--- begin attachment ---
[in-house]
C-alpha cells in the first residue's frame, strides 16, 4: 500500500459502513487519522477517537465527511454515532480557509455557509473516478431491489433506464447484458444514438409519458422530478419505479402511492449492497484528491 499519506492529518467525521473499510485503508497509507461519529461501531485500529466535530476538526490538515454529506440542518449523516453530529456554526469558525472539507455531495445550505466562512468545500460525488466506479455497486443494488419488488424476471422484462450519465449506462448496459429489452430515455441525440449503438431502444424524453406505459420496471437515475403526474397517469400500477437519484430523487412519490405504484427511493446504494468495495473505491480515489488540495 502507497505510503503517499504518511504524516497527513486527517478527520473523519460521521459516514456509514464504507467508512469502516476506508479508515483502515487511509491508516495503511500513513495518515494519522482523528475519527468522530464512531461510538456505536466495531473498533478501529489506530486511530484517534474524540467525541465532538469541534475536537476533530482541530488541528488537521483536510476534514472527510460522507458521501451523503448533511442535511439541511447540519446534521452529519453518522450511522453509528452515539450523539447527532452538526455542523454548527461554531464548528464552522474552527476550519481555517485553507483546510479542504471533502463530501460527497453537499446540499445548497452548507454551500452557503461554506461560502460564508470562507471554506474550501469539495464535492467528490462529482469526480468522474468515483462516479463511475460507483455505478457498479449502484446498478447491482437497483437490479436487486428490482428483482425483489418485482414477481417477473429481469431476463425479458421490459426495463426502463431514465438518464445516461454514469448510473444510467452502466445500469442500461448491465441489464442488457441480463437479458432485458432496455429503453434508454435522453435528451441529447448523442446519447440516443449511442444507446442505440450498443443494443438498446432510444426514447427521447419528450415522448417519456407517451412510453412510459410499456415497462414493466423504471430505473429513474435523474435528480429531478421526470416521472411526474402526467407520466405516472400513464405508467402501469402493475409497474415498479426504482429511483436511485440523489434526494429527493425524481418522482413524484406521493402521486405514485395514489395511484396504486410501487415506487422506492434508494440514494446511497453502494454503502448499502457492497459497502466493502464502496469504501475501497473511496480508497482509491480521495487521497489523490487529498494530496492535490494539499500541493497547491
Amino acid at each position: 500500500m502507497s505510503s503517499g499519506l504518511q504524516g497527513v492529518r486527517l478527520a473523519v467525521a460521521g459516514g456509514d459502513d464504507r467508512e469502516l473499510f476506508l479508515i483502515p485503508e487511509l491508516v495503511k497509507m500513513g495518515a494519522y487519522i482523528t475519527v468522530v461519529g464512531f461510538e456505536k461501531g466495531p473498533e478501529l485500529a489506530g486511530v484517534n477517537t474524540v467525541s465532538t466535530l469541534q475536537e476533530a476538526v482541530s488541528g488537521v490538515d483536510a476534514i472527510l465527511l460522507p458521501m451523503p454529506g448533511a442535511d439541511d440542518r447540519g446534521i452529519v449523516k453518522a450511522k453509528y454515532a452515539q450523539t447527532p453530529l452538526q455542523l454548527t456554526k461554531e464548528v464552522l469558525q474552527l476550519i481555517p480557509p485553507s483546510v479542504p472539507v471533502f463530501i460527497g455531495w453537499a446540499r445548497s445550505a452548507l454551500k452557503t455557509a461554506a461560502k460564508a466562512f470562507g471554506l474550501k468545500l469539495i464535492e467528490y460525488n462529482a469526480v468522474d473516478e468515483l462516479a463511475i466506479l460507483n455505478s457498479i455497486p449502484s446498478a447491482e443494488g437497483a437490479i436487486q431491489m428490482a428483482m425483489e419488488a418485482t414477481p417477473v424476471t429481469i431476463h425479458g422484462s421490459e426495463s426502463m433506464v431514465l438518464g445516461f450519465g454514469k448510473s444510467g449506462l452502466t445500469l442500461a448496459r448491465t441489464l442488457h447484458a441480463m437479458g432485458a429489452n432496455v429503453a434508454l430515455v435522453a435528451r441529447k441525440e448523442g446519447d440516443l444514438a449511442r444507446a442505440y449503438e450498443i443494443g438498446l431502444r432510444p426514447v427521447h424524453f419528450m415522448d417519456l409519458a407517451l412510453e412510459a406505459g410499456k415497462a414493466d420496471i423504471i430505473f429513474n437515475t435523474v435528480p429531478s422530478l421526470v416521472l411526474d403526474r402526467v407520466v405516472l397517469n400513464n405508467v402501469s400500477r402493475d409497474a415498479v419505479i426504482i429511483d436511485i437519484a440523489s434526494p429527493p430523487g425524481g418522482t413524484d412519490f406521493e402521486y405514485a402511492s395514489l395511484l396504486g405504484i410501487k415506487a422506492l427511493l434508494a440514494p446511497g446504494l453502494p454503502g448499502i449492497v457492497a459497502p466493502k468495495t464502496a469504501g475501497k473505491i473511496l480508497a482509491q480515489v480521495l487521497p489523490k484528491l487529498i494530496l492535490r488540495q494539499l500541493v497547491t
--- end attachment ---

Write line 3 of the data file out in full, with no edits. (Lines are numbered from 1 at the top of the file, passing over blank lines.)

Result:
Amino acid at each position: 500500500m502507497s505510503s503517499g499519506l504518511q504524516g497527513v492529518r486527517l478527520a473523519v467525521a460521521g459516514g456509514d459502513d464504507r467508512e469502516l473499510f476506508l479508515i483502515p485503508e487511509l491508516v495503511k497509507m500513513g495518515a494519522y487519522i482523528t475519527v468522530v461519529g464512531f461510538e456505536k461501531g466495531p473498533e478501529l485500529a489506530g486511530v484517534n477517537t474524540v467525541s465532538t466535530l469541534q475536537e476533530a476538526v482541530s488541528g488537521v490538515d483536510a476534514i472527510l465527511l460522507p458521501m451523503p454529506g448533511a442535511d439541511d440542518r447540519g446534521i452529519v449523516k453518522a450511522k453509528y454515532a452515539q450523539t447527532p453530529l452538526q455542523l454548527t456554526k461554531e464548528v464552522l469558525q474552527l476550519i481555517p480557509p485553507s483546510v479542504p472539507v471533502f463530501i460527497g455531495w453537499a446540499r445548497s445550505a452548507l454551500k452557503t455557509a461554506a461560502k460564508a466562512f470562507g471554506l474550501k468545500l469539495i464535492e467528490y460525488n462529482a469526480v468522474d473516478e468515483l462516479a463511475i466506479l460507483n455505478s457498479i455497486p449502484s446498478a447491482e443494488g437497483a437490479i436487486q431491489m428490482a428483482m425483489e419488488a418485482t414477481p417477473v424476471t429481469i431476463h425479458g422484462s421490459e426495463s426502463m433506464v431514465l438518464g445516461f450519465g454514469k448510473s444510467g449506462l452502466t445500469l442500461a448496459r448491465t441489464l442488457h447484458a441480463m437479458g432485458a429489452n432496455v429503453a434508454l430515455v435522453a435528451r441529447k441525440e448523442g446519447d440516443l444514438a449511442r444507446a442505440y449503438e450498443i443494443g438498446l431502444r432510444p426514447v427521447h424524453f419528450m415522448d417519456l409519458a407517451l412510453e412510459a406505459g410499456k415497462a414493466d420496471i423504471i430505473f429513474n437515475t435523474v435528480p429531478s422530478l421526470v416521472l411526474d403526474r402526467v407520466v405516472l397517469n400513464n405508467v402501469s400500477r402493475d409497474a415498479v419505479i426504482i429511483d436511485i437519484a440523489s434526494p429527493p430523487g425524481g418522482t413524484d412519490f406521493e402521486y405514485a402511492s395514489l395511484l396504486g405504484i410501487k415506487a422506492l427511493l434508494a440514494p446511497g446504494l453502494p454503502g448499502i449492497v457492497a459497502p466493502k468495495t464502496a469504501g475501497k473505491i473511496l480508497a482509491q480515489v480521495l487521497p489523490k484528491l487529498i494530496l492535490r488540495q494539499l500541493v497547491t